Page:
In 1893 Victor Horta built the Tassel building on Rue P. E. Janson 6. This date is considered the birth of the Art Nouveau style. The house was totally asymmetrical. At the ground floor there is a small room to receive guests, who then go up and find themselves in a winter garden. The dining room follows. On the second floor there is a living room and on the third floor there are bedrooms. The kitchen is not in the basement as it was in the past. The architect did interior decorations as well, for which he used a lot of stained glass. His idea was to achieve a unity of the façade with the interior of the house. Victor Horta at that time was 32 years old. Starting from this moment, he continued to build houses and had many followers among architects.
One of the most prolific was Paul Hankar, who designed the famous Ciamberlani building on Rue Defacqz 48 in Ixelles. Its façade has two round windows. Two huge salons take the width of the house. The space under the roof is decorated with small cameos, depicting the transition from childhood to old age. The furniture was also designed by Paul Hankar.
Our lecturer showed us a few examples of how the style of the new mansions was changing. At the start of the new trend, the maisons de maître did not differ much from the previous ones, exhibiting the same entrances, asymmetrical arrangement of the rooms on the ground floor and the suites of rooms on the first and the second floors. The kitchen according to the tradition was still in the basement. Gradually the planning of the rooms changed. First, the kitchen was moved up to the ground floor. A small room was added where the guests could gather. The bedrooms and the bathroom remained on the top floor.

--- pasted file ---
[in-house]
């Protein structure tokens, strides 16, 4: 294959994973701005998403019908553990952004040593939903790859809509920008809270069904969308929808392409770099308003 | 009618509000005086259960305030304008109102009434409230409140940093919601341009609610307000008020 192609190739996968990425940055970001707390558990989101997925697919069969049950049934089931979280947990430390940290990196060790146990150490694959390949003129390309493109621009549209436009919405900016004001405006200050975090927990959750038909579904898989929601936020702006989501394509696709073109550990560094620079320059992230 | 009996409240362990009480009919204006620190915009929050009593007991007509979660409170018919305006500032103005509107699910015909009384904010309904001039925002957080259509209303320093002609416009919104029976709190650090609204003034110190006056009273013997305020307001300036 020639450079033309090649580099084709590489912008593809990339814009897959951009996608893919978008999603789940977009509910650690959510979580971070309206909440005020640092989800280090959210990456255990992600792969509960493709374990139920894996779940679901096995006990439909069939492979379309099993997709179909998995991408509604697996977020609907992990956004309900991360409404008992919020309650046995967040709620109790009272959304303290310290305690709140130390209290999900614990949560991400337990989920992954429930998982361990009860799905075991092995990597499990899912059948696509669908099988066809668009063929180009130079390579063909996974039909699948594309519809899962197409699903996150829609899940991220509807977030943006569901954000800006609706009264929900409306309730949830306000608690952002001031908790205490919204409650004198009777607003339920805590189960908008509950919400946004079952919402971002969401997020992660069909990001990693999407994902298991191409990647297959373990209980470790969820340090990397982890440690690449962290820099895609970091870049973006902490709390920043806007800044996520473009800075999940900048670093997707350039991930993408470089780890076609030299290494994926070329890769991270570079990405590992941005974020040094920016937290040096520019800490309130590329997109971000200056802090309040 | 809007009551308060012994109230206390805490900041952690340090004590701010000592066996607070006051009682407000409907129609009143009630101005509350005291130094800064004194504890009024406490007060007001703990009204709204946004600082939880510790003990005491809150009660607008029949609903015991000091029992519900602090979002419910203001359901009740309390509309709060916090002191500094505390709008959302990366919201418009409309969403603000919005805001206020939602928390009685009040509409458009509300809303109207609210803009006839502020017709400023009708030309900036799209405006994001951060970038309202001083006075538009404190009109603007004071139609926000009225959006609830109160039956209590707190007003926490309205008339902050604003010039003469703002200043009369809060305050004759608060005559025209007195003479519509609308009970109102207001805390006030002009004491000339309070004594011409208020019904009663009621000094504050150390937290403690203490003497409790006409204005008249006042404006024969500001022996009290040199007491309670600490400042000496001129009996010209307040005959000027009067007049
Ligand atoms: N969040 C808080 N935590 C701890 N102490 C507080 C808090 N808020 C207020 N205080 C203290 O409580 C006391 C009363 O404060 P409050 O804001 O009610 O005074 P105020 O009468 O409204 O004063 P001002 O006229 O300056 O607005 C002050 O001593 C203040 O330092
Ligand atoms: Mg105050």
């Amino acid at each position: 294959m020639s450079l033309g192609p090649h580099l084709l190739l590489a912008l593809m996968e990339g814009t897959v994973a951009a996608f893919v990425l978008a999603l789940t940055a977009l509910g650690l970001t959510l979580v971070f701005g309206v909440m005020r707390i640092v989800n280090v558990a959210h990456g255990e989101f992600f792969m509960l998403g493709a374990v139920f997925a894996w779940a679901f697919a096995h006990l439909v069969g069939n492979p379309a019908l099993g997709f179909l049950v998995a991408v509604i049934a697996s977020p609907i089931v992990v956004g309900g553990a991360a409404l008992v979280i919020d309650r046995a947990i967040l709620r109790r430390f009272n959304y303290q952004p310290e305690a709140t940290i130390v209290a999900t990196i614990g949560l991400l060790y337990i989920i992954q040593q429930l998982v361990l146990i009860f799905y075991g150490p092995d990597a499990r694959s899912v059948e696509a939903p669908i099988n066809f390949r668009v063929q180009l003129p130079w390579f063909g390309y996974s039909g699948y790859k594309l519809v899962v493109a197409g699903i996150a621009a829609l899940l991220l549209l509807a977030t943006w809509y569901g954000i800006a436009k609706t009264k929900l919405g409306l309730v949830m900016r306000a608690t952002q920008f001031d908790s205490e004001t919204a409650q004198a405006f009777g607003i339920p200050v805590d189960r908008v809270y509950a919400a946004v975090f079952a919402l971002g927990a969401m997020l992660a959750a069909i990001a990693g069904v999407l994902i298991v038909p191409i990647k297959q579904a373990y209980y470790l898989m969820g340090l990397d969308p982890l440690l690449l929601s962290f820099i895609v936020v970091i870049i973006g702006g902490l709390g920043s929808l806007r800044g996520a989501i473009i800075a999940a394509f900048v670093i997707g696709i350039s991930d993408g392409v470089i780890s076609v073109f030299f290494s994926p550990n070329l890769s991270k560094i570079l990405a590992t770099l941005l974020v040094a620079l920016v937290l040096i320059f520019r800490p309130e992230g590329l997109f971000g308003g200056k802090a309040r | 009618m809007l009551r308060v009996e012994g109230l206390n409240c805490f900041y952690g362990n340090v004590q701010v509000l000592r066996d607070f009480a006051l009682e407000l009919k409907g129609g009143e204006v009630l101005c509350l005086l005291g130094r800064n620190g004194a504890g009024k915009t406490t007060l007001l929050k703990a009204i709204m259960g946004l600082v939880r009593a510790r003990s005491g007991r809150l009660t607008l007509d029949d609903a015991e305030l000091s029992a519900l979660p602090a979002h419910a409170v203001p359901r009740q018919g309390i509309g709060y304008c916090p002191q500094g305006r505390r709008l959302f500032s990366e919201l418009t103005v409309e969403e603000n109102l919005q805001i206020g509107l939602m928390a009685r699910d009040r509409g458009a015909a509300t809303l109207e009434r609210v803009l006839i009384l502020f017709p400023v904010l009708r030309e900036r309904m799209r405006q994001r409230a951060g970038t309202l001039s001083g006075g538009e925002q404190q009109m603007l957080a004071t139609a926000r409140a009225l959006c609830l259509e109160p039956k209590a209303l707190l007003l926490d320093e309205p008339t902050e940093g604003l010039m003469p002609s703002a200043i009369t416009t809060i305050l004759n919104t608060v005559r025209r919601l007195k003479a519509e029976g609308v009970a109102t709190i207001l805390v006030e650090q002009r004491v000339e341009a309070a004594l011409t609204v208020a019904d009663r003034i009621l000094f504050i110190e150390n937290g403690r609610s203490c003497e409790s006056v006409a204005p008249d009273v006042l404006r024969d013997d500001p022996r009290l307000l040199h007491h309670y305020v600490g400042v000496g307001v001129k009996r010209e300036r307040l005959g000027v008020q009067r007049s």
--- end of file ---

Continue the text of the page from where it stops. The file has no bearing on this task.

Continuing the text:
People began paying more attention to light and fresh air in the age of Art Nouveau. Sometimes glass ceilings were installed above the stairwells. There were small balconies decorated with elaborate cast iron railings added to the facades. This was a big change because previously fresh air, like water, was considered bad for the health. Things changed further after WWI.
Two places, on Avenue Louise and Place Stephanie are particularly interesting for the Art Nouveau trend in Brussels. A tram station was built on Place Stephanie. The reason was to connect the Bois de la Cambre with the city centre. That was the first tram line in the city. Avenue Louise was then the luxurious avenue that my friend knew in the 1950s. In the nearby district of Saint-Gilles, the houses lining the streets had small gardens in front of their facades. Thus, the area was very green.
The Solvay House on Avenue Louise was built by Victor Horta for the descendant of an industrialist who made his fortune producing and selling soda. The house shows a generous use of iron and big open spaces inside. If necessary, one could open all the interior doors and hide the partitions between the rooms. The house was built to impress Belgian society, and so the architect was not sparing decorations. He used 23 types of marble and many types of wood. The furniture in the house was also designed by Victor Horta.